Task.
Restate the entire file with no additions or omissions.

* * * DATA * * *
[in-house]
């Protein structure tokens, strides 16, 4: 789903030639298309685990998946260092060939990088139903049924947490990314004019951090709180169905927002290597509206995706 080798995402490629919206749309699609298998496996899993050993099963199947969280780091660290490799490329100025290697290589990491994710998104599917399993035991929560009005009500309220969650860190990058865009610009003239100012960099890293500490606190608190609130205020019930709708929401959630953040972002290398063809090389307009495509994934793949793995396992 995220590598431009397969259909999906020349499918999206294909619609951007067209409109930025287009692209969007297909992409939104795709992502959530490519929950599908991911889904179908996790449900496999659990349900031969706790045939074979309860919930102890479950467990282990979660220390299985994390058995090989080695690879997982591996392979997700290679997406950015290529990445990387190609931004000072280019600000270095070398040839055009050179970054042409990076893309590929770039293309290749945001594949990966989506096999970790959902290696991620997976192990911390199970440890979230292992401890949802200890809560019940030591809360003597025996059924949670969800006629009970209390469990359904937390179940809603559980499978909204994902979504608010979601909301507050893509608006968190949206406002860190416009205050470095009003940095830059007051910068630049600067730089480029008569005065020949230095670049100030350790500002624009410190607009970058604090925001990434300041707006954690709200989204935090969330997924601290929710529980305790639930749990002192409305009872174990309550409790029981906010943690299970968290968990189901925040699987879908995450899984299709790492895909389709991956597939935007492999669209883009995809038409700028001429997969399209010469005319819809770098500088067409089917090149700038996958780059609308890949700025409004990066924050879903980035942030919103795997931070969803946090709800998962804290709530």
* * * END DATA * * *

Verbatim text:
[in-house]
């Protein structure tokens, strides 16, 4: 789903030639298309685990998946260092060939990088139903049924947490990314004019951090709180169905927002290597509206995706 080798995402490629919206749309699609298998496996899993050993099963199947969280780091660290490799490329100025290697290589990491994710998104599917399993035991929560009005009500309220969650860190990058865009610009003239100012960099890293500490606190608190609130205020019930709708929401959630953040972002290398063809090389307009495509994934793949793995396992 995220590598431009397969259909999906020349499918999206294909619609951007067209409109930025287009692209969007297909992409939104795709992502959530490519929950599908991911889904179908996790449900496999659990349900031969706790045939074979309860919930102890479950467990282990979660220390299985994390058995090989080695690879997982591996392979997700290679997406950015290529990445990387190609931004000072280019600000270095070398040839055009050179970054042409990076893309590929770039293309290749945001594949990966989506096999970790959902290696991620997976192990911390199970440890979230292992401890949802200890809560019940030591809360003597025996059924949670969800006629009970209390469990359904937390179940809603559980499978909204994902979504608010979601909301507050893509608006968190949206406002860190416009205050470095009003940095830059007051910068630049600067730089480029008569005065020949230095670049100030350790500002624009410190607009970058604090925001990434300041707006954690709200989204935090969330997924601290929710529980305790639930749990002192409305009872174990309550409790029981906010943690299970968290968990189901925040699987879908995450899984299709790492895909389709991956597939935007492999669209883009995809038409700028001429997969399209010469005319819809770098500088067409089917090149700038996958780059609308890949700025409004990066924050879903980035942030919103795997931070969803946090709800998962804290709530």